How did you meet guys growing up?

Dating when I was a young gay boy was a lot different from what it is today! Back then, we didn’t have Grindr, Hornet, Tinder or Scruff. I would meet guys at the bars, clubs or at my gym. It was all down to the “the looking game”. If he looked at me and I caught his eye, we would then follow each other and see where that would take us!

The gay dating apps have had a huge impact on the gay scene and how we date in today’s world. For one, they’ve caused the outdoor cruising spaces to completely disappear which were super popular before Grindr existed. Places like Lumpini Park in Silom for example used to be a notorious cruising ground, but not anymore.

Why is Thailand so gay friendly compared to other countries in Asia?

Thailand has always been welcoming to LGBTQ travelers. I put this down to the fact that we respect every human being equally, regardless of their background, ethnicity, religion, or preference. In Thai culture, we are strongly opposed to violence. We are a very peaceful people. Tolerance is at the heart of Buddhism, which is part of the core fabric of our society.

Yes, we still have a way to go with LGBTQ rights, especially in relation to marriage equality, especially when compared to West Europe and North America. However, by Asian standards, we are famous for being a gay haven, where you can be who you want to be without fear of being victimised or arrested.

What are the best ways for gay travelers to meet gay locals in Thailand?

The best way is to head to Silom Soi 4, to a bar like Stranger. We love meeting foreigners – believe me, you’ll feel very welcome there and quickly make lots of local friends!

Otherwise, the gay dating apps, in particular, Grindr, are very popular in Bangkok. I personally prefer using Instagram and Tinder for meeting and connecting with people.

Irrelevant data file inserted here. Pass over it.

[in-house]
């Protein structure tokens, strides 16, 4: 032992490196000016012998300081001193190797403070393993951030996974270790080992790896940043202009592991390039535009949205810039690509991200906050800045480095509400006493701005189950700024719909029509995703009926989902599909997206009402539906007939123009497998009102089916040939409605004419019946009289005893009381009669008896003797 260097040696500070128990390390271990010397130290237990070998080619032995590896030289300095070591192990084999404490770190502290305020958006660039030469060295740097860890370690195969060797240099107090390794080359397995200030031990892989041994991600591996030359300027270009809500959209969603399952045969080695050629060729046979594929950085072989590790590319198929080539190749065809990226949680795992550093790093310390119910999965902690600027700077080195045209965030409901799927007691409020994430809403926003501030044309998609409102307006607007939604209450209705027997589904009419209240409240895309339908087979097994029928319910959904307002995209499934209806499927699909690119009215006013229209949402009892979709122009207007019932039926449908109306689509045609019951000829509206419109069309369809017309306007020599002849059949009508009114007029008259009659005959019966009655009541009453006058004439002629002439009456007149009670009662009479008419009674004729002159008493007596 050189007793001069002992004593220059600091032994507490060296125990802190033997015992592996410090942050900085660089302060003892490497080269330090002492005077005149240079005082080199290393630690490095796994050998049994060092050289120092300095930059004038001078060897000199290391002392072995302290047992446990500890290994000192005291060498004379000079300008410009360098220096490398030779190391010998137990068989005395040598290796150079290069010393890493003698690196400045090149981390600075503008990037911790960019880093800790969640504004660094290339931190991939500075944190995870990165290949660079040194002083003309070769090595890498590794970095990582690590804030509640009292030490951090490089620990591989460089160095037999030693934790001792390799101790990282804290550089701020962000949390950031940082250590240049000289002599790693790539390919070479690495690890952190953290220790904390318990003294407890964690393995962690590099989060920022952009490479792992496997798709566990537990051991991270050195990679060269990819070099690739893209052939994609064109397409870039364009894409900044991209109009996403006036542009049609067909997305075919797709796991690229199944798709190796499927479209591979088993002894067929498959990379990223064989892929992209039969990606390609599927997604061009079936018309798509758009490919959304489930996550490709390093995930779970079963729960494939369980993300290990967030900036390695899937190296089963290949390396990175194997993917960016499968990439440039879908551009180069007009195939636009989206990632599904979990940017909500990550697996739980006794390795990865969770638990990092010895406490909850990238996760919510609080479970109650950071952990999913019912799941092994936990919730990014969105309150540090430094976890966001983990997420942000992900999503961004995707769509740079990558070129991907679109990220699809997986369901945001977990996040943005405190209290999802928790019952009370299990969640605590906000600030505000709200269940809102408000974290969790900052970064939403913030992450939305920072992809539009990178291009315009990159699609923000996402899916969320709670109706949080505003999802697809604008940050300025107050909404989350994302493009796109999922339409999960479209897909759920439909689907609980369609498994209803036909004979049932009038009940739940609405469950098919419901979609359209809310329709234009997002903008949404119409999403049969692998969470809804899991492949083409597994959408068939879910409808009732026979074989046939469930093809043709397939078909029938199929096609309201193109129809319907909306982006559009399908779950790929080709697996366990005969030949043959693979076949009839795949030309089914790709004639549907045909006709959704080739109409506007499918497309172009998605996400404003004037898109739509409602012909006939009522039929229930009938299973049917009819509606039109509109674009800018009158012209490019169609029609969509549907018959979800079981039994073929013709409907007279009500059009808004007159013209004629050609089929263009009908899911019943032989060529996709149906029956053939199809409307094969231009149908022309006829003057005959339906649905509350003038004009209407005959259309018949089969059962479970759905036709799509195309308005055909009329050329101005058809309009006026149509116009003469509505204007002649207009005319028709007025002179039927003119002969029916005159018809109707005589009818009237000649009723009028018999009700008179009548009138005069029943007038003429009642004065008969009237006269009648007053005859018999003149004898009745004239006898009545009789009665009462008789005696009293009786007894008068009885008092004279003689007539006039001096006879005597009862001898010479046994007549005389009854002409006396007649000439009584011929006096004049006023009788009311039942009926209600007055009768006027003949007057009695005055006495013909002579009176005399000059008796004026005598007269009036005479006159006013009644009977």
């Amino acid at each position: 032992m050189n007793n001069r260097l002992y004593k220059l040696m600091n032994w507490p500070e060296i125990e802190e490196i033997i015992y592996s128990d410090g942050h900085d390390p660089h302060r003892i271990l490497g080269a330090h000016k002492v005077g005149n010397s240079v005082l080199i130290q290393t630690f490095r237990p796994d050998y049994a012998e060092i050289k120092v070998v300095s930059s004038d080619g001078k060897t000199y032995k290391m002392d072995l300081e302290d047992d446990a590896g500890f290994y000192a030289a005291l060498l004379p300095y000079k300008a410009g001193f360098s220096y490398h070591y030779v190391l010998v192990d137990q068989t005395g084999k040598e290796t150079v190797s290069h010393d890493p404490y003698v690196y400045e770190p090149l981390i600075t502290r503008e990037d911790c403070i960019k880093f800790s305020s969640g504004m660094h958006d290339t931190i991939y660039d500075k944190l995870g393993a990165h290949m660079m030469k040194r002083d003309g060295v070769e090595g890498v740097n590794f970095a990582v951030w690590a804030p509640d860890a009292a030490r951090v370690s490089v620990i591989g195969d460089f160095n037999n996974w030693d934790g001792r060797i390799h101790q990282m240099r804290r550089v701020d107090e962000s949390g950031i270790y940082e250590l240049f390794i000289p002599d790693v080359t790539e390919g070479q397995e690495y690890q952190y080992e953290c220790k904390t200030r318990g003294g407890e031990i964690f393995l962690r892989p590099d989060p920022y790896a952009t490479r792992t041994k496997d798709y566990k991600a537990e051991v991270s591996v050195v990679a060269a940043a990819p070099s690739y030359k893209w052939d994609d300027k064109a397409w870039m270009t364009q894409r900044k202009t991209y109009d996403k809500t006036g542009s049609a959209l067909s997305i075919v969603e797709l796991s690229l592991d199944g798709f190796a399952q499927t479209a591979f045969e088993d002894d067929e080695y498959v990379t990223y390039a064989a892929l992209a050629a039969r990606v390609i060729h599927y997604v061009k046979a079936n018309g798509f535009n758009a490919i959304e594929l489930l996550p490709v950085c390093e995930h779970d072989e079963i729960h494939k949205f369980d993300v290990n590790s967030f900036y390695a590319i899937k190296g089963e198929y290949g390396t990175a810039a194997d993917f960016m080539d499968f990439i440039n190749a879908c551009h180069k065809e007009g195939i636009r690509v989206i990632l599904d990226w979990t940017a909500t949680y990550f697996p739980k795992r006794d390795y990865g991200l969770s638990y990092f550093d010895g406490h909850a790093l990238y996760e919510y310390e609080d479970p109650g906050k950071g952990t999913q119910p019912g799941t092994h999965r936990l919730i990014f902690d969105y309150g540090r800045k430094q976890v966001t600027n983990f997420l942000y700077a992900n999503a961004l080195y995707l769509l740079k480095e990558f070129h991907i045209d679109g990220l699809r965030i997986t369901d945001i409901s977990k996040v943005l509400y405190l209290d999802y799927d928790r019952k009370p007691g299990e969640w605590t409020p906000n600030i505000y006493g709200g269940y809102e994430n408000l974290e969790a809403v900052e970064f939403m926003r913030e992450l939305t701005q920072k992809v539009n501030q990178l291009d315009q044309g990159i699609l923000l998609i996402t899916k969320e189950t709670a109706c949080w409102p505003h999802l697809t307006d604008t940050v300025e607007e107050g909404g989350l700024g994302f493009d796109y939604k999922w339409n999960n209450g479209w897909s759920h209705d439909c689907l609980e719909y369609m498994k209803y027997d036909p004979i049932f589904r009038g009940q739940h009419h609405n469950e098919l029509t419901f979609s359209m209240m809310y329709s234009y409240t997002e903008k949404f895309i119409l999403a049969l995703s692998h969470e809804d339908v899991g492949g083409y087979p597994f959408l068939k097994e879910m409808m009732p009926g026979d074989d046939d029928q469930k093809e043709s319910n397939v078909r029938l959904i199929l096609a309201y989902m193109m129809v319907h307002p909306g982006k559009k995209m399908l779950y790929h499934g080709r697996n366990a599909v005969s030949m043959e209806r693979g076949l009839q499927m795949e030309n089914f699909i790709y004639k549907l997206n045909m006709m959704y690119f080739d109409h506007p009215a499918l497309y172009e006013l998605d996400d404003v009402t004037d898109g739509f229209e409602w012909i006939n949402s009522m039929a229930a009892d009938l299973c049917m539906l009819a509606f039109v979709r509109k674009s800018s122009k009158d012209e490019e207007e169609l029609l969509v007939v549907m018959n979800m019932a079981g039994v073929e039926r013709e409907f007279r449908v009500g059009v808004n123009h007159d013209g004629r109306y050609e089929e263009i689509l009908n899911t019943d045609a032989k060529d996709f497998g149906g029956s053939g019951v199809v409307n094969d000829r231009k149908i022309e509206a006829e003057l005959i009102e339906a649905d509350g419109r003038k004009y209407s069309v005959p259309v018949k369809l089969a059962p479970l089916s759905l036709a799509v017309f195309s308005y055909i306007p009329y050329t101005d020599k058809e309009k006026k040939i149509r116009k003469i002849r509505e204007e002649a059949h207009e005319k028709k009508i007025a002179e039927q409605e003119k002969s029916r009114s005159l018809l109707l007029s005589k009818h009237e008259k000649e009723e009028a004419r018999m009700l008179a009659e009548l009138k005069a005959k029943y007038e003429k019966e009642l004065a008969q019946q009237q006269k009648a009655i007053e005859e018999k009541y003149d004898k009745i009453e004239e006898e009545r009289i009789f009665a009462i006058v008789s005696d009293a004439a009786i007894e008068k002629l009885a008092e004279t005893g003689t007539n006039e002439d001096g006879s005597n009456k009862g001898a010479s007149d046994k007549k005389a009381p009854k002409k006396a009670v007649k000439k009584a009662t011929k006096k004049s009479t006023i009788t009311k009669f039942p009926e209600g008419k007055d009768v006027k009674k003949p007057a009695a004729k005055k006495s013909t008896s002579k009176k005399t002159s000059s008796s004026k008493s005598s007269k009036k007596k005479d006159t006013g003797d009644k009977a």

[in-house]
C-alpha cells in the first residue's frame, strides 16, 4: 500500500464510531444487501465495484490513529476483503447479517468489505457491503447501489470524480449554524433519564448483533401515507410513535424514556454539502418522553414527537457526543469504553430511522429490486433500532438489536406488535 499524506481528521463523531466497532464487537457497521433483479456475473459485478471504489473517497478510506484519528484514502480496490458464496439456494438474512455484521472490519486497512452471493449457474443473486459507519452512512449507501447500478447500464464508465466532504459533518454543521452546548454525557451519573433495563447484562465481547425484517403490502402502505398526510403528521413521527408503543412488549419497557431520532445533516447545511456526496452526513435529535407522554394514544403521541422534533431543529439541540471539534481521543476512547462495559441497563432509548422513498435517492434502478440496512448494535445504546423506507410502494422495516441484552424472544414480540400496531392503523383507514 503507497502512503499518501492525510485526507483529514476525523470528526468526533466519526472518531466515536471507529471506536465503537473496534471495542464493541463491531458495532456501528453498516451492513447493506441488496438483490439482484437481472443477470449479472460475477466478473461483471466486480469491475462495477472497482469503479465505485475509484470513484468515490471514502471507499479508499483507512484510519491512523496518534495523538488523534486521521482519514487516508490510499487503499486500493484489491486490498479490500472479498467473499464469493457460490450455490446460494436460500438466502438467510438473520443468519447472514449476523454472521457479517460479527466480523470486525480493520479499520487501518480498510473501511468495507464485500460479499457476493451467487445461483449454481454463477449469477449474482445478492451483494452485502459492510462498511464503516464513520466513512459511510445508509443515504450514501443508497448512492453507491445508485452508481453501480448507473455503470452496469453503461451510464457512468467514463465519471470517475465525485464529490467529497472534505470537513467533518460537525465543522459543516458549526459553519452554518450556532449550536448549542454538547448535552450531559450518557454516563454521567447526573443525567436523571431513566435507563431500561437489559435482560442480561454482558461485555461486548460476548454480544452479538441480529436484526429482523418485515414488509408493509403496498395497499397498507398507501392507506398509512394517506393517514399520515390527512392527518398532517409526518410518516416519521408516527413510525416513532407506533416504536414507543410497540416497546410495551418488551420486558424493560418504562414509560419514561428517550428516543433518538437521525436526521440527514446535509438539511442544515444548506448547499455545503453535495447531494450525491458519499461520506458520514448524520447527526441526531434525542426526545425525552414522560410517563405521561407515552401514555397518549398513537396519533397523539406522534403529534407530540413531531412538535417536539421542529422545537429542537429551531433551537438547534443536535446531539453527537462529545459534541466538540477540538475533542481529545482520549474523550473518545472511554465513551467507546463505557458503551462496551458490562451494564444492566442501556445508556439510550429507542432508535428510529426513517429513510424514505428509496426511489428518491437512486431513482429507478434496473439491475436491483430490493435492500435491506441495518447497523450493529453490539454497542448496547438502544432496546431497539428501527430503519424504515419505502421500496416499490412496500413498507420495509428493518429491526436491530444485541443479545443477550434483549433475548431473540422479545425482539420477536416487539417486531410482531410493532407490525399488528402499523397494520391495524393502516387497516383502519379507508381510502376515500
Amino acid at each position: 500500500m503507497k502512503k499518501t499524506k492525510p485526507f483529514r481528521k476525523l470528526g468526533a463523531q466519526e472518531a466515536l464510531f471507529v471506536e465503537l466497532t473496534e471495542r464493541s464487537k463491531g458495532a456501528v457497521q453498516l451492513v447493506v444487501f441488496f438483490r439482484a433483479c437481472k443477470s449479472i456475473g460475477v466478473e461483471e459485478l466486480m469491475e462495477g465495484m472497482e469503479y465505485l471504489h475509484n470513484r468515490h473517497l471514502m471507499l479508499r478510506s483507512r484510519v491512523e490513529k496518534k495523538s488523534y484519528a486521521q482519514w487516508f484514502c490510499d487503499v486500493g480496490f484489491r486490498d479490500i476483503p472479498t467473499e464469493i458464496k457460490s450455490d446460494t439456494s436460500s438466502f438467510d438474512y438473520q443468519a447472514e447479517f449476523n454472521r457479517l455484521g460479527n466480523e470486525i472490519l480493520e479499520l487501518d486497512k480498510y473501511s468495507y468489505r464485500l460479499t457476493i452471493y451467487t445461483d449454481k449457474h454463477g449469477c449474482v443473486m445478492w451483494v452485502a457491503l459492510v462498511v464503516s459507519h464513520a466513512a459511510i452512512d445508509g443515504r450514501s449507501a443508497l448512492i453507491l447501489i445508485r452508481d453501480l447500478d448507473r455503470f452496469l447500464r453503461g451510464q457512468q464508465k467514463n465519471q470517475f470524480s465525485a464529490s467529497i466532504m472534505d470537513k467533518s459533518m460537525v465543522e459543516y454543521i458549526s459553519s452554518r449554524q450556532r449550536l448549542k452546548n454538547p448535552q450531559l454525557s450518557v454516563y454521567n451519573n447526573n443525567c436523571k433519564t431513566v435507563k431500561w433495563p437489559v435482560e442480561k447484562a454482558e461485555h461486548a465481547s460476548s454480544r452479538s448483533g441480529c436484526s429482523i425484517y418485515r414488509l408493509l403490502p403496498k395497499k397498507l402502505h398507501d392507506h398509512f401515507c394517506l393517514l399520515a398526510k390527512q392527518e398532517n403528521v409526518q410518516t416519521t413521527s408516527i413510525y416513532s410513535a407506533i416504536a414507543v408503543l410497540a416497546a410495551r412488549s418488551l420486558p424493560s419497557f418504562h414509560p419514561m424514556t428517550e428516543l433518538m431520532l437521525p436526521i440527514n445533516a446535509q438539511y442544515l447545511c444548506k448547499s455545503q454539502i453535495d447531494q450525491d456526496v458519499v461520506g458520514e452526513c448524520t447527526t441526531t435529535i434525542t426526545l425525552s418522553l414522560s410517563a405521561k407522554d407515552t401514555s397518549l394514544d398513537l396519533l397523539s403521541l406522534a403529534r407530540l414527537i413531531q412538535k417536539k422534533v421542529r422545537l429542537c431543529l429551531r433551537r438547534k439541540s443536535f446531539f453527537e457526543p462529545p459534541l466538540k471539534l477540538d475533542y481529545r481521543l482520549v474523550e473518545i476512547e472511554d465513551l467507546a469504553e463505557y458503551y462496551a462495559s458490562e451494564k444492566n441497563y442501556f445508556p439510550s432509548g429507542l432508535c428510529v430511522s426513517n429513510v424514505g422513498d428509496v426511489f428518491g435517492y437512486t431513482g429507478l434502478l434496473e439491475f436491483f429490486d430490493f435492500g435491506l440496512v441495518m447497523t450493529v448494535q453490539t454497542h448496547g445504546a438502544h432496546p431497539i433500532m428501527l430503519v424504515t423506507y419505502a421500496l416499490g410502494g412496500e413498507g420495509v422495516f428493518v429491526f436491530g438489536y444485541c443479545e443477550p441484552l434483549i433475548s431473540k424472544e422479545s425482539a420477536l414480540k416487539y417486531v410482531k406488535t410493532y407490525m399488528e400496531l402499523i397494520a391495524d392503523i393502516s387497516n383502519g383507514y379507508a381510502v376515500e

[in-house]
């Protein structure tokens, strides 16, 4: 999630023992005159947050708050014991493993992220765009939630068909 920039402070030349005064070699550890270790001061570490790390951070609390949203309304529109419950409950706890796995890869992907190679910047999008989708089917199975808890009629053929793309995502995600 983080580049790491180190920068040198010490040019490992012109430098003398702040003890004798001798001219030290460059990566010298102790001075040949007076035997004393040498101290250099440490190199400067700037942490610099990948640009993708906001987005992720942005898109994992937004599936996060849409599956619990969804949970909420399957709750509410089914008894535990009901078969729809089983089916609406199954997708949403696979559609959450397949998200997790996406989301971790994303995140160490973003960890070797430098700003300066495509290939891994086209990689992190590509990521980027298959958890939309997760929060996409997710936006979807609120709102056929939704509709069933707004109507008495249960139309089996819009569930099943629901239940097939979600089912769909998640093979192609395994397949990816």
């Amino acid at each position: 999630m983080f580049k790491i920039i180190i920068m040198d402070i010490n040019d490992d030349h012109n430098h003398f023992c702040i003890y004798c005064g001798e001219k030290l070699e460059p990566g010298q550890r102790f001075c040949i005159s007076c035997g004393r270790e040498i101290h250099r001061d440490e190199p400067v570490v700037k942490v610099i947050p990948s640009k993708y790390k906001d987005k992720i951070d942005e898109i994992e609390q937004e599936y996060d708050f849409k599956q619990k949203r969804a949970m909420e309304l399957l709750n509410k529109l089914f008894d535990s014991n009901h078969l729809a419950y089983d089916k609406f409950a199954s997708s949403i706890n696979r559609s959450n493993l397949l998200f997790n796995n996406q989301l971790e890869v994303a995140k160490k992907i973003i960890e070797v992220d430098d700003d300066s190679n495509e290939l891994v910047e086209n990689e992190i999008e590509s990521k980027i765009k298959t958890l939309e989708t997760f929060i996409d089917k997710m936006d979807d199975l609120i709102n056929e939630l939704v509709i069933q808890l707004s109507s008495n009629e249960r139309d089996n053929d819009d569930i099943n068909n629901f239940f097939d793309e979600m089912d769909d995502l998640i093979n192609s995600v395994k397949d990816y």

Is it easy to get PrEP in Bangkok?

Yes very much! We have an excellent health system that supports the LGBTQ community and makes it easy to have PrEP available. One of the best gay clinics in Bangkok is Pulse. This is where I go to get my PrEP supply.

What was it like entering the Mr Gay Thailand competition?

It was a lot of fun, super stressful, but exciting – something I will always look back on with a great deal of pride!

I entered the Mr Gay World Thailand 2020 competition at a time in my life when I was looking to make a difference in life and have a positive impact within our LGBTQ community. As a recovering drug addict, I know how difficult drug abuse is, particularly chems in the gay community. I have been clean and sober now for almost 7 years. It has not been an easy journey at all, but I was able to power through it because I had the right support and positive energy around me.

I wanted to relay my story to help others in the same position, but most importantly of all, to remove the stigma surrounding it. Therefore, I used my platform during the Mr Gay World Thailand 2020 event to publicise my message, hoping that other gay kids going through a similar experience could identify and be inspired by someone who also went through the same, but managed to recover. I wanted to be a beacon of hope to these kids to show ‘Yes it can, and will get better!’

The Mr Gay World Thailand is at its core a beauty pageant event, but this only represents 50% of what it’s all about. The other 50% is about social work. It is an NGO base, largely funded and run by LGBTQ organisations, social workers and activists.

Overall, my message hit its mark and I was awarded the ‘Best Social Campaign’. I also got a ton of messages from young gay guys saying how touched they were by my open and honest campaign. And that it inspired them to turn over a new leaf and seek rehab. Simply receiving these messages was what made the whole thing such a rewarding experience!

What’s next for the LGBTQ community of Thailand?

The big issue our Thai LGBTQ community is fighting and lobbying for at the moment is marriage equality. We will have civil unions soon. It is a step in the right direction. We still have some way to go before a gay marriage law is passed. The key thing is that we need to make sure everyone understands that our rights are just as important as everyone else’s – we are not second class citizens! It is a long journey but we are slowly getting there…

To see more of Saroj and connect with him, check out his personal Instagram account as well as his raunchy professional photography Instagram account.


This interview was conducted by Stefan Arestis in Thailand, Jan 27. 2021.

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Originally published by my favorite gay blog NOMADIC BOYS